“I've always believed (they) appeared on the canal because they are readily available, cheap and have deceptively authentic look when painted. Ron was very pragmatic about such things.”

 

I used to call my handbowl a dipper - until about 20 years ago when things became much more pedantic.  I think I will again!

 

Ooh controversial!

 

Paul


Well I thank all those, particularly Paul who have contributed to an intelligent discussion on this.  I hvae taken a bit of flak here and (particularly) elsewhere for daring to question whether "dipper" and "hand bowl" are historically two different items, but in the absence of hard evidence I still feel that the relatively modern "painted for the leisure market" corn bowl was not typically found in narrow boat cabins, or at least not for motorised boats.  As Paul suggests, if it were, it shouldn't be hard to produce pictures that prove it.

Some people seem to think this is excessively "anoraky", but I do rather hate stuff being presented as history that may in fact not be history at all.  So we now have these items in various museums, painted by people after regular long distance narrow boat traffic ceased, as if they represent an older history, rather than a modern day adaption of that history.

Don't get me wrong -  they are lovely freely available items with some practical purpose very suitable to display, and even some use on a boat, (though at over £100 I'll not be making too much practical use of my example).  Far better, though, than painted milk churns, watering cans, wooden spoons etc.   Ron's work is fantastic, and it seems will certainly attract a lot of money.  What annoyed me about this advert was it was presented as if this was an old, somehow unused,  item from a genuine boating family.  It clearly isn't, and I would much refer to be honest about these things!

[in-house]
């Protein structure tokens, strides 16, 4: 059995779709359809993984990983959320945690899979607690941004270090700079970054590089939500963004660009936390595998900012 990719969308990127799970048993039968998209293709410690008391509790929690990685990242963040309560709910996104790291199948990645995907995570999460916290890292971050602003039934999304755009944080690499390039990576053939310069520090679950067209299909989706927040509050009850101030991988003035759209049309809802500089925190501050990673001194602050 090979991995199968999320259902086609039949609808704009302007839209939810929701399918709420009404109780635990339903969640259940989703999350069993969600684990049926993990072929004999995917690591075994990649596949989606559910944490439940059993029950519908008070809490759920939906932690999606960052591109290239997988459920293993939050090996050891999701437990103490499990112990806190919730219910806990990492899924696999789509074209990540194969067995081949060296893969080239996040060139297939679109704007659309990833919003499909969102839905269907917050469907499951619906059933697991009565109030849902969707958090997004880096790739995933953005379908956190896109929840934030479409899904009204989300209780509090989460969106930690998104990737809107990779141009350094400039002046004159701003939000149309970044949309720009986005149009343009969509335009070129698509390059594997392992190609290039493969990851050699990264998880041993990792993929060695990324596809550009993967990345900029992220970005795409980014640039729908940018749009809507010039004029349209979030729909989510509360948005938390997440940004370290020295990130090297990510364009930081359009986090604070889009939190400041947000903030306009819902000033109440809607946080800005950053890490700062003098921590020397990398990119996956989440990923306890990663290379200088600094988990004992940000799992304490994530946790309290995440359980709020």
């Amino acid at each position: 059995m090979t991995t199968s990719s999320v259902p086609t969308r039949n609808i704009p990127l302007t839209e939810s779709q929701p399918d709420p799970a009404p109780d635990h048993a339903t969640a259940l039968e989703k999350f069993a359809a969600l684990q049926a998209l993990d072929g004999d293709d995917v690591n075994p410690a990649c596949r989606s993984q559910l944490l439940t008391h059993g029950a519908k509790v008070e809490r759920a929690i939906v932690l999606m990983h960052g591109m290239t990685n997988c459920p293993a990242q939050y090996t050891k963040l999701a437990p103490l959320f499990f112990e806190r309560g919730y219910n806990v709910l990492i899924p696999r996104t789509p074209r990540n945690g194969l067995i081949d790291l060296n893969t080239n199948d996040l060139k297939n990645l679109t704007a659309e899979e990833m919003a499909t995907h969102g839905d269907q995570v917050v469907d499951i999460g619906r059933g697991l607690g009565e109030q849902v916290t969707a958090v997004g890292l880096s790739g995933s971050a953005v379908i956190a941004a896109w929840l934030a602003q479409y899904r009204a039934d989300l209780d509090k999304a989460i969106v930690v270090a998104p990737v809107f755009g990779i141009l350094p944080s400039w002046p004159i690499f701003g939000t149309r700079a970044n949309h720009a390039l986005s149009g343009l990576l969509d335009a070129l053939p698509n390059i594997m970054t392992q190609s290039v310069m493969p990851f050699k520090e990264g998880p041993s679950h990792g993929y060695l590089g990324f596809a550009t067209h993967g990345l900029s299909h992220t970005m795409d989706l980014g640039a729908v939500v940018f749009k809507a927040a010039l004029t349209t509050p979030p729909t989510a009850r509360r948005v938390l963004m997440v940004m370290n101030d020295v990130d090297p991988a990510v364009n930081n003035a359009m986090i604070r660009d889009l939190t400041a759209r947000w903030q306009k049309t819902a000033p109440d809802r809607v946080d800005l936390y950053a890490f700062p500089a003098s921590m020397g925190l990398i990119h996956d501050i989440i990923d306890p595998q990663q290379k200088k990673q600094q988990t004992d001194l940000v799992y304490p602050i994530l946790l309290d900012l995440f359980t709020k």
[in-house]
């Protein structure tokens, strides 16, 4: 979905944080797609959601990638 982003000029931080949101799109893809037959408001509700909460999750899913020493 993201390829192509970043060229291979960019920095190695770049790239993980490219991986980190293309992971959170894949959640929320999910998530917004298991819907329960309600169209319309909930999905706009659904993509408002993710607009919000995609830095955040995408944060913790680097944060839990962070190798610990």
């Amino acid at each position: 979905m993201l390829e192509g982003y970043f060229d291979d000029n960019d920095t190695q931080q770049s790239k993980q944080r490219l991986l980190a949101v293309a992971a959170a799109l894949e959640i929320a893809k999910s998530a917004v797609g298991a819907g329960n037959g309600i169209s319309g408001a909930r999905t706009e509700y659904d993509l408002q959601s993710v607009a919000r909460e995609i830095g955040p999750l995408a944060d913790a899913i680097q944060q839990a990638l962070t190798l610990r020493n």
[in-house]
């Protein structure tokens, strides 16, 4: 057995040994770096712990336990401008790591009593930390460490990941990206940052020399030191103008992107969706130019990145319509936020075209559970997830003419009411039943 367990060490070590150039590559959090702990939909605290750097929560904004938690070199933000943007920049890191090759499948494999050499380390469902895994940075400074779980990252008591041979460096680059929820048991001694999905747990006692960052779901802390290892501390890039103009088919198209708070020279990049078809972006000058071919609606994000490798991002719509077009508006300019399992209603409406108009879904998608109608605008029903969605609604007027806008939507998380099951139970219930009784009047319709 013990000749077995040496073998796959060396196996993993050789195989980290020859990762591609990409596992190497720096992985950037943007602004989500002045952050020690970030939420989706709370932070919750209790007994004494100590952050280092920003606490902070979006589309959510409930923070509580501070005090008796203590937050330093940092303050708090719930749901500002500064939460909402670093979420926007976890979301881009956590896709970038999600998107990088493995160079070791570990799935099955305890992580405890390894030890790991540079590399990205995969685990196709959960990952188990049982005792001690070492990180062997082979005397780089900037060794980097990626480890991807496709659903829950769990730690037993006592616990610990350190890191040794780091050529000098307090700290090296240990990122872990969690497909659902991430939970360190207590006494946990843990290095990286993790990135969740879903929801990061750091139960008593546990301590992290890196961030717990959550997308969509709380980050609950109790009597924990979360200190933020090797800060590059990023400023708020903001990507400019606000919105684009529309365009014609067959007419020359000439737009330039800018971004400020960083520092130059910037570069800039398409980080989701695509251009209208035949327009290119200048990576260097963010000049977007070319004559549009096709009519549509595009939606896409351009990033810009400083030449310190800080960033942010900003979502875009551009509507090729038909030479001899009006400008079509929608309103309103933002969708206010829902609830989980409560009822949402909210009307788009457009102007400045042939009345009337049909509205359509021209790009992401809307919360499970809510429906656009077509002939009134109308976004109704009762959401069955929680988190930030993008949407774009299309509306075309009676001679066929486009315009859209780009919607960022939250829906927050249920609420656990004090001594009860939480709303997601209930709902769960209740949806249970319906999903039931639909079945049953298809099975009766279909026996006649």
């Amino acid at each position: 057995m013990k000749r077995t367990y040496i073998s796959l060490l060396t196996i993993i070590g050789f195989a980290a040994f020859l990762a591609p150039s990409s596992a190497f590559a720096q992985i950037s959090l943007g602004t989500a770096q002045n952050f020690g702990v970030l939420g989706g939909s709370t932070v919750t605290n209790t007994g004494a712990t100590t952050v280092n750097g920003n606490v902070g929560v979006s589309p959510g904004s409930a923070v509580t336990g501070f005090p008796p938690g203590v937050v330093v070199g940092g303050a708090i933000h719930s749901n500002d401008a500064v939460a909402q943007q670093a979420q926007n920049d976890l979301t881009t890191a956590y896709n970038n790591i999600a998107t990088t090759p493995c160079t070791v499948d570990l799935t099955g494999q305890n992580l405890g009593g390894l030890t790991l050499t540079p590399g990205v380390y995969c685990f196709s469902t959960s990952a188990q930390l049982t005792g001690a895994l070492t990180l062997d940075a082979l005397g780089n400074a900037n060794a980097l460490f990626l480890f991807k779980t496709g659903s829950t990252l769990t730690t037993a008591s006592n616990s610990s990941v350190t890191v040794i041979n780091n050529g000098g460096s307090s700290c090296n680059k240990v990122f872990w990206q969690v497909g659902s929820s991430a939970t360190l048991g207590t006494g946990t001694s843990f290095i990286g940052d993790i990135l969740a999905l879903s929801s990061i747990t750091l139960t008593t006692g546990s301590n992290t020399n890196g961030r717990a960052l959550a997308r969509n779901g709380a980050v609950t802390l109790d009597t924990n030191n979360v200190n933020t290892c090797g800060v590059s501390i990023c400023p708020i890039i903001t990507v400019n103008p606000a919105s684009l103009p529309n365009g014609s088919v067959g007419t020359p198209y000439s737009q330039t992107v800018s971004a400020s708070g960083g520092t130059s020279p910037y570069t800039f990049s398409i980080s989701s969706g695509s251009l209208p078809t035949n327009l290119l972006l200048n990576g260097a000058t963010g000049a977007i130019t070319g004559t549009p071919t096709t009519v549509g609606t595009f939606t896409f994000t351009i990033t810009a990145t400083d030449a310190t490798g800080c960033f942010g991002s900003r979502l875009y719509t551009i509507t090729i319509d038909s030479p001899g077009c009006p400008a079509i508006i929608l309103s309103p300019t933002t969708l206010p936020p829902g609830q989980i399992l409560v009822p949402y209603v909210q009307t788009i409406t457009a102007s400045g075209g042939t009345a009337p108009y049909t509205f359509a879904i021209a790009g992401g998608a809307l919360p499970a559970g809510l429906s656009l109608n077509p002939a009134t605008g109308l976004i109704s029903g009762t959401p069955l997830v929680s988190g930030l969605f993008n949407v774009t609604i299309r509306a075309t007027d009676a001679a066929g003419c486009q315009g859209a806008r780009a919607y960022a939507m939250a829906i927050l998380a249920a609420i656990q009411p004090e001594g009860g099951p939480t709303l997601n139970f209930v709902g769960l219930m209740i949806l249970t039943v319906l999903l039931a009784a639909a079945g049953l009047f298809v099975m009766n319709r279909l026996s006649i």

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4 hours ago, alan_fincher said:

Don't get me wrong -  they are lovely freely available items with some practical purpose very suitable to display, and even some use on a boat, (though at over £100 I'll not be making too much practical use of my example).  Far better, though, than painted milk churns, watering cans, wooden spoons etc.   Ron's work is fantastic, and it seems will certainly attract a lot of money.  What annoyed me about this advert was it was presented as if this was an old, somehow unused,  item from a genuine boating family.  It clearly isn't, and I would much refer to be honest about these things!

I interpreted the advert in a very different way to you, and as I have already said I highlighted this item as it was an opportunity for somebody to acquire a piece of Ron Hough's work in 'as new' condition. I had no intention of making a discussion point of the term 'Dipper' or even 'Handbowl', or their historical integrity / connection with a working narrow boat.

 

I can see no reference in the advert that suggested it was from a 'genuine boating family', the only relevant sentence stating:

 

"This example was ordered but seemingly never used as it is in truly ‘as new’ condition."

 

I have also said earlier in this thread that I think it unlikely that these items were in common use on working narrow boats, so the only sentence I have some discomfort with is:

 

"Dippers were used by the boating families to get small quantities of water from the canal for general use." - which I think is a common understanding and is certainly what I would use one for.

 

The last relevant sentence in the advert states "A rare opportunity to own a piece of canal history in pristine condition.", which I interpret as the paintwork rather than the somewhat common corn bowl Dipper.